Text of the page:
Tax policy colloquium, week 10: Omri Marian on international tax law convergence

Yesterday at the colloquium, we discussed Omri Marian’s The Making of International Tax Law: Empirical Evidence from Natural Langugage Processing (coauthored by Elliott Ash). The paper offers an empirical study of bilateral income tax treaty language, using statistical natural language processing to test for convergence in treaty language over time. The main findings are that (1) there has been convergence in treaty language over recent decades – the treaties now use the very same terms et al to a greater extent than they did in the past – and (2) the OECD Model Tax Treaty appears to have the greatest linguistic influence, outweighing that of the U.N. and U.S. Model Tax Treaties. (Not a surprise when one thinks of how active and well-staffed the OECD is!)

This is interesting and worth knowing, but a key question is what one learns from and should make of it. For example, it’s not immediately clear to what extent common or even converging treaty language relates to underlying legal content. One can use common terms, especially vague and general ones such as those used, say, to imply a need for transfer pricing, to mean very different things. Nor is it immediately clear how treaty law relates to domestic international tax law or to unwritten customary practice in the field.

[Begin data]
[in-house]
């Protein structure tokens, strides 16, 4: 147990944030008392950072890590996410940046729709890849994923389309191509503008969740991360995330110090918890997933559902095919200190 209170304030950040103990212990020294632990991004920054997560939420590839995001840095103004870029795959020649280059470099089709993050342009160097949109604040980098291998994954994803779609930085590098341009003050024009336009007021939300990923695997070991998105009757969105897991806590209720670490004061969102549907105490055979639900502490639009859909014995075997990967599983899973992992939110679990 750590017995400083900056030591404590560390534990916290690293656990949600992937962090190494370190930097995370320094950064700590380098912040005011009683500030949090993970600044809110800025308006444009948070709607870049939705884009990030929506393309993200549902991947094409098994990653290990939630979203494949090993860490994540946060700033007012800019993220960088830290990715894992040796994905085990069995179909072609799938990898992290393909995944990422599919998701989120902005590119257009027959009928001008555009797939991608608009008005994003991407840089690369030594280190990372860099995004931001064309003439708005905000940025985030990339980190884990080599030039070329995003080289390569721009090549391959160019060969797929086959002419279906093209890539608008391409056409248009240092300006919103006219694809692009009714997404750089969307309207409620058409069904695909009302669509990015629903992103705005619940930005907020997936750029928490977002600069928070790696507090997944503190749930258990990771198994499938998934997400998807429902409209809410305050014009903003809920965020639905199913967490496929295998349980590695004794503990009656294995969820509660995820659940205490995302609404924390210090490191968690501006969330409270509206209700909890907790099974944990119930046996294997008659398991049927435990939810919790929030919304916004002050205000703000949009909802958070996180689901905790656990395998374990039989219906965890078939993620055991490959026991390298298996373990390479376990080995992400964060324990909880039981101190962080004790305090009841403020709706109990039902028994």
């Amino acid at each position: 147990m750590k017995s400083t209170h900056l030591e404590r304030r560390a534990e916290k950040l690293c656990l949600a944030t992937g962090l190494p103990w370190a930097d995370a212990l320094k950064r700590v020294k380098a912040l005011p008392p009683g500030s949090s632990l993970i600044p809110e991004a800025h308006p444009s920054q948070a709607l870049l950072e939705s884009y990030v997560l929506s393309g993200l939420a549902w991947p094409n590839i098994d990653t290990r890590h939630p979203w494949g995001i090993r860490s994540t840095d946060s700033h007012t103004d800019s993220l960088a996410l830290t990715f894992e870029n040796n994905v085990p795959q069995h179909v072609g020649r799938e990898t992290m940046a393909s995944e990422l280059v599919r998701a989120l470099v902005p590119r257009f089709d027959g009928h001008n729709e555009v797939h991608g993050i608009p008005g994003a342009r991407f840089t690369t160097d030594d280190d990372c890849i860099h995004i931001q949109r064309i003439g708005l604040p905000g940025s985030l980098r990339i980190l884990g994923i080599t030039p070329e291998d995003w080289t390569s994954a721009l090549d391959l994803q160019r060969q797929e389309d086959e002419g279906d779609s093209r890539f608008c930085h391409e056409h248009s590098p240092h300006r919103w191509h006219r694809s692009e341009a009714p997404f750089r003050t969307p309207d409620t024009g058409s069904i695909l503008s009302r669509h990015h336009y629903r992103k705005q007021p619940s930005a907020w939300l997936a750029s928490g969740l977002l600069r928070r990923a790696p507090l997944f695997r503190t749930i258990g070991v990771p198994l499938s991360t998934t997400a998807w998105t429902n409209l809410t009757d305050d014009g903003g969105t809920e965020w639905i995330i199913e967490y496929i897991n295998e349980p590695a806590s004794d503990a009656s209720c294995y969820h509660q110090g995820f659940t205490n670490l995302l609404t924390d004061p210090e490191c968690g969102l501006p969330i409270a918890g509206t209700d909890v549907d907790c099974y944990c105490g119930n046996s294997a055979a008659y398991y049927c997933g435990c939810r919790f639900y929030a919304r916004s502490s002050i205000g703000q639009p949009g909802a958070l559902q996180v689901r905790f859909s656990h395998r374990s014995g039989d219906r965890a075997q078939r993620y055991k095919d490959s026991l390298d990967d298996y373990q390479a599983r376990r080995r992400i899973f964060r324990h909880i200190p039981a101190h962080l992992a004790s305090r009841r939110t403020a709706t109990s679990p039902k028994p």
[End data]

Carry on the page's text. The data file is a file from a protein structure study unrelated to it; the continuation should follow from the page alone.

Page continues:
The paper’s current draft argues that treaty language convergence is relevant to debate in the international tax policy field regarding Reuven Avi-Yonah’s claim that a sufficiently well-developed and binding regime of transnational tax law has arisen to suggest that nation-states “are not free to adopt any international tax rules they please, but rather [must] operate within the context of the regime.” In particular, Avi-Yonah argues in favor of a “single tax principle” under which all income should be taxed once, not zero times or twice.  Although the Marian paper does not discuss the single tax principle as such – and  the treaties generally focus on parceling out non-overlapping rights to tax, whether or not exercised by someone in each case – it states: “While we stop short of concluding that a binding international tax regime exists, we believe our findings lend support to such an argument.”

I have historically been somewhat skeptical regarding the “binding regime” claim’s centrality with respect to policy debates on which, as it happens, Avi-Yonah and I often find ourselves in significant substantive agreement regarding the bottom line. The binding regime debate raises a rich set of issues all on its own, but the extent to which tax treaty linguistic convergence sheds light on it is probably best evaluated separately from this paper’s very interesting empirical findings.